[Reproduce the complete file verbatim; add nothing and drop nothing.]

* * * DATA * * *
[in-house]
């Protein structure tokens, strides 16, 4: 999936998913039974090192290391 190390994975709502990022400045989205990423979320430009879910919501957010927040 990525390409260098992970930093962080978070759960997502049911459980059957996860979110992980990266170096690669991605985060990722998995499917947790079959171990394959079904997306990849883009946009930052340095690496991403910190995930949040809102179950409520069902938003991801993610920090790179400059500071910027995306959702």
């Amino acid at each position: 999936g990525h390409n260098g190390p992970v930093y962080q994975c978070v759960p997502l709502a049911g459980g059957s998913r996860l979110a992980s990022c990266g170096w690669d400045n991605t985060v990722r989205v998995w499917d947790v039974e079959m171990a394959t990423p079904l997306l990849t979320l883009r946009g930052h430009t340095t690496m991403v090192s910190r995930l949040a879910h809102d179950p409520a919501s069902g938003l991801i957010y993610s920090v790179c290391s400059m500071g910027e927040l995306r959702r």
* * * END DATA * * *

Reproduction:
[in-house]
């Protein structure tokens, strides 16, 4: 999936998913039974090192290391 190390994975709502990022400045989205990423979320430009879910919501957010927040 990525390409260098992970930093962080978070759960997502049911459980059957996860979110992980990266170096690669991605985060990722998995499917947790079959171990394959079904997306990849883009946009930052340095690496991403910190995930949040809102179950409520069902938003991801993610920090790179400059500071910027995306959702």
């Amino acid at each position: 999936g990525h390409n260098g190390p992970v930093y962080q994975c978070v759960p997502l709502a049911g459980g059957s998913r996860l979110a992980s990022c990266g170096w690669d400045n991605t985060v990722r989205v998995w499917d947790v039974e079959m171990a394959t990423p079904l997306l990849t979320l883009r946009g930052h430009t340095t690496m991403v090192s910190r995930l949040a879910h809102d179950p409520a919501s069902g938003l991801i957010y993610s920090v790179c290391s400059m500071g910027e927040l995306r959702r």